Recipe Details

Red Wine Roasted Chicken with California Raisins and Bread Stuffing
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Red Wine Roasted Chicken with California Raisins and Bread Stuffing

Red wine and shallots; day-old bread and raisins -- perfect filling for a roasting chicken.

  • Servings: 6


4 oz Irouleguy or other dry red wine
2 oz Shallots 2 ounces, finely diced
1 1/2 stk Unsalted Butter 3 ounces, at room temperature
1/2 tsp Kosher Salt
pnch White Pepper freshly ground
6 lb Chicken 1/2 roasting chicken
1/4 lf Crusty Bread day old, cut into 1-inch cubes
3 oz California Raisins


Simmer wine and shallots in small saucepan over medium heat until liquid evaporates completely, 35 to 40 minutes.

Place butter in medium-size mixing bowl.

Add red wine-shallot mixture, salt and pepper.

With wire whisk or wooden spoon, mix well.

Place in refrigerator to harden for at least 1 hour.

Preheat oven to 450┬░F.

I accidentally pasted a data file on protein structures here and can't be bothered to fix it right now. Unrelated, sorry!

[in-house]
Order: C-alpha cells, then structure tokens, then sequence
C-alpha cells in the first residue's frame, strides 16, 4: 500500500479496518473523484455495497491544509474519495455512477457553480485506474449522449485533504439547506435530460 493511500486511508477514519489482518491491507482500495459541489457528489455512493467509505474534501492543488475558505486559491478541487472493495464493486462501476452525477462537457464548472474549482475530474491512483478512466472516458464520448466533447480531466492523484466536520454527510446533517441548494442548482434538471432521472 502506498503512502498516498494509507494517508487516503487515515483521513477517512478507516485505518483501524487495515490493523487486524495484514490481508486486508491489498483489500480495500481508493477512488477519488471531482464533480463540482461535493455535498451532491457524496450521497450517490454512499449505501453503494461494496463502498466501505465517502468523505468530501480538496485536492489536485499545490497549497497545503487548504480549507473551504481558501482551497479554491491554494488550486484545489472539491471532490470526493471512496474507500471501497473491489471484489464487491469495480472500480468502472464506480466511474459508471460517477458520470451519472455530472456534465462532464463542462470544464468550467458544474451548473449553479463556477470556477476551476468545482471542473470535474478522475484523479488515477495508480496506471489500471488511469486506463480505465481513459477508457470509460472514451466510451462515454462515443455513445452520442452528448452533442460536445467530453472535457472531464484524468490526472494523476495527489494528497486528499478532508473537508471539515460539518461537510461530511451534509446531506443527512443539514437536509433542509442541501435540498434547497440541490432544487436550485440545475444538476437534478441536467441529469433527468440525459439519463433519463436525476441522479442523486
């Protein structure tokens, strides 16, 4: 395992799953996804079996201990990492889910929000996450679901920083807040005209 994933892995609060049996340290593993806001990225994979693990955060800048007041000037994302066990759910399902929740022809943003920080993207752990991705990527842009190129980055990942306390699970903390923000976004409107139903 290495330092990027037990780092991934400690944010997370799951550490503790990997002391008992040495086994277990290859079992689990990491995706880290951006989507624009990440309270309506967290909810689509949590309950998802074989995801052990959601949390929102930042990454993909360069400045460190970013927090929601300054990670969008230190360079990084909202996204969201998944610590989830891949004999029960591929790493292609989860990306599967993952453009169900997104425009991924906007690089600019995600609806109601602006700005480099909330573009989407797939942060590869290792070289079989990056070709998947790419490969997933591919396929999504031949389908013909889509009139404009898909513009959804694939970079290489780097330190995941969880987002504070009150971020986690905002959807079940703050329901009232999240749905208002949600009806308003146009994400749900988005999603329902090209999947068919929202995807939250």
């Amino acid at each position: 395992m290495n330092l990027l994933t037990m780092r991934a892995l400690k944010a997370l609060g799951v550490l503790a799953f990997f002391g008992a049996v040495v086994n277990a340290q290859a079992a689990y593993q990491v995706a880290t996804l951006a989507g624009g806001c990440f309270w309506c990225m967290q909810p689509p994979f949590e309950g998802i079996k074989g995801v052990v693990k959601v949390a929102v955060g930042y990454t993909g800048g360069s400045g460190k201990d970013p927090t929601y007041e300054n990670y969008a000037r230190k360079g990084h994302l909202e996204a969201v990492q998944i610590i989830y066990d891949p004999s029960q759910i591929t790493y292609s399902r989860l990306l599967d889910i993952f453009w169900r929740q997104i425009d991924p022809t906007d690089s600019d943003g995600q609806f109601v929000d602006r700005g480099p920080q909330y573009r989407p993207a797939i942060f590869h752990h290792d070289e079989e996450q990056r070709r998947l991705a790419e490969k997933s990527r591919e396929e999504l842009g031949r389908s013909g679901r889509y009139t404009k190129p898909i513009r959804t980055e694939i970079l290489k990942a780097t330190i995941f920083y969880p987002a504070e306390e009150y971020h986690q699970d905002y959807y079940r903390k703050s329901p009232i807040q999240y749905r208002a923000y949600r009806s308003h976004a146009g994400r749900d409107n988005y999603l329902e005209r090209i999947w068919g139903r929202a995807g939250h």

Rinse chicken with water and pat dry with paper towels.

Rub inside and out with salt and pepper to taste.

Without tearing or puncturing the skin, slip your fingers between skin and flesh to detach (but not remove) skin.

Rub half of red wine-shallot butter all over chicken under the loosened skin.

Reheat remaining half of butter mixture and toss with bread cubes. Mix in raisins.

Fill cavity of chicken with raisin-bread stuffing.

Truss chicken with kitchen string by tying legs together and then tying legs and wings tightly against the body.

Place in a roasting pan and smear additional butter over all. Roast for 20 minutes.

Add 1 cup water to the pan.

Continue to roast, basting occasionally until the juices run clear when thigh is pierced with a sharp knife, about 40 minutes longer.

Transfer chicken to cutting board.

Snip trussing strings and discard them.

Remove stuffing from cavity and arrange around edge of serving platter or spoon into bowl.

Carve the chicken and place pieces in center of platter. Serve immediately.

Chef's Note: While it's important to let red meat rest before carving, I like to carve chicken as soon as it comes from the oven. The skin is still crisp. If you wait, you risk losing that crispness. Crispy skin is possibly my favorite part of the chicken.